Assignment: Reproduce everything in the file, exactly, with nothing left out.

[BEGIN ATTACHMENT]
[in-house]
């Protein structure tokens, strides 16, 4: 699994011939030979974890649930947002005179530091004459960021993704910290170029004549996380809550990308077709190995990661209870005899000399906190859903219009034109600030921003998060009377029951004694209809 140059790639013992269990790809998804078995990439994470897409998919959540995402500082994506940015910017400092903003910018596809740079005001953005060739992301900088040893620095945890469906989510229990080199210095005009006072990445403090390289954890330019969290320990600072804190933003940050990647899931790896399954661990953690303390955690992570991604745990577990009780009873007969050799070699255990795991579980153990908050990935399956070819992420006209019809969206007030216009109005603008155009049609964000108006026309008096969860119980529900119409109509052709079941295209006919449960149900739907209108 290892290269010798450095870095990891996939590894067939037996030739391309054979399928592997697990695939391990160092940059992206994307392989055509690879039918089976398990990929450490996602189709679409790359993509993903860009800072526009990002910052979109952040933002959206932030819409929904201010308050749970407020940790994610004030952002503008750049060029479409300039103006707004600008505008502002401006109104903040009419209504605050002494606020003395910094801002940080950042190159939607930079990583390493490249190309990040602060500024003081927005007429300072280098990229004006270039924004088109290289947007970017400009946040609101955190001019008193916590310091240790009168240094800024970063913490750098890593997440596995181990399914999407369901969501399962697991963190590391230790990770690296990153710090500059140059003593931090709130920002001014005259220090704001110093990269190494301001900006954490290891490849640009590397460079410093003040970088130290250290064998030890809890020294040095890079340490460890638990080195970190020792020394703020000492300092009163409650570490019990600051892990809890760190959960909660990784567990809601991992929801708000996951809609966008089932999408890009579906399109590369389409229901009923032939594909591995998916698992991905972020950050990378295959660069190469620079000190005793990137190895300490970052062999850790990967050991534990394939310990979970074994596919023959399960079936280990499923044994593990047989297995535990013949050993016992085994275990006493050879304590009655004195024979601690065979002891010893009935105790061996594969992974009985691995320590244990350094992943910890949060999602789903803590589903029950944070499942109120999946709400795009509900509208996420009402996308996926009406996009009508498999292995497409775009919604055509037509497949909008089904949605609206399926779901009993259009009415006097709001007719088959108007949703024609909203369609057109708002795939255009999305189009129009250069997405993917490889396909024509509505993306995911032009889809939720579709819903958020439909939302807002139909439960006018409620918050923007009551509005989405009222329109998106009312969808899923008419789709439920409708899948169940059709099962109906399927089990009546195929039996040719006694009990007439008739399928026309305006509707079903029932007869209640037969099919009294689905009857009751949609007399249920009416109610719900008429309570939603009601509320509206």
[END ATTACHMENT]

[in-house]
């Protein structure tokens, strides 16, 4: 699994011939030979974890649930947002005179530091004459960021993704910290170029004549996380809550990308077709190995990661209870005899000399906190859903219009034109600030921003998060009377029951004694209809 140059790639013992269990790809998804078995990439994470897409998919959540995402500082994506940015910017400092903003910018596809740079005001953005060739992301900088040893620095945890469906989510229990080199210095005009006072990445403090390289954890330019969290320990600072804190933003940050990647899931790896399954661990953690303390955690992570991604745990577990009780009873007969050799070699255990795991579980153990908050990935399956070819992420006209019809969206007030216009109005603008155009049609964000108006026309008096969860119980529900119409109509052709079941295209006919449960149900739907209108 290892290269010798450095870095990891996939590894067939037996030739391309054979399928592997697990695939391990160092940059992206994307392989055509690879039918089976398990990929450490996602189709679409790359993509993903860009800072526009990002910052979109952040933002959206932030819409929904201010308050749970407020940790994610004030952002503008750049060029479409300039103006707004600008505008502002401006109104903040009419209504605050002494606020003395910094801002940080950042190159939607930079990583390493490249190309990040602060500024003081927005007429300072280098990229004006270039924004088109290289947007970017400009946040609101955190001019008193916590310091240790009168240094800024970063913490750098890593997440596995181990399914999407369901969501399962697991963190590391230790990770690296990153710090500059140059003593931090709130920002001014005259220090704001110093990269190494301001900006954490290891490849640009590397460079410093003040970088130290250290064998030890809890020294040095890079340490460890638990080195970190020792020394703020000492300092009163409650570490019990600051892990809890760190959960909660990784567990809601991992929801708000996951809609966008089932999408890009579906399109590369389409229901009923032939594909591995998916698992991905972020950050990378295959660069190469620079000190005793990137190895300490970052062999850790990967050991534990394939310990979970074994596919023959399960079936280990499923044994593990047989297995535990013949050993016992085994275990006493050879304590009655004195024979601690065979002891010893009935105790061996594969992974009985691995320590244990350094992943910890949060999602789903803590589903029950944070499942109120999946709400795009509900509208996420009402996308996926009406996009009508498999292995497409775009919604055509037509497949909008089904949605609206399926779901009993259009009415006097709001007719088959108007949703024609909203369609057109708002795939255009999305189009129009250069997405993917490889396909024509509505993306995911032009889809939720579709819903958020439909939302807002139909439960006018409620918050923007009551509005989405009222329109998106009312969808899923008419789709439920409708899948169940059709099962109906399927089990009546195929039996040719006694009990007439008739399928026309305006509707079903029932007869209640037969099919009294689905009857009751949609007399249920009416109610719900008429309570939603009601509320509206």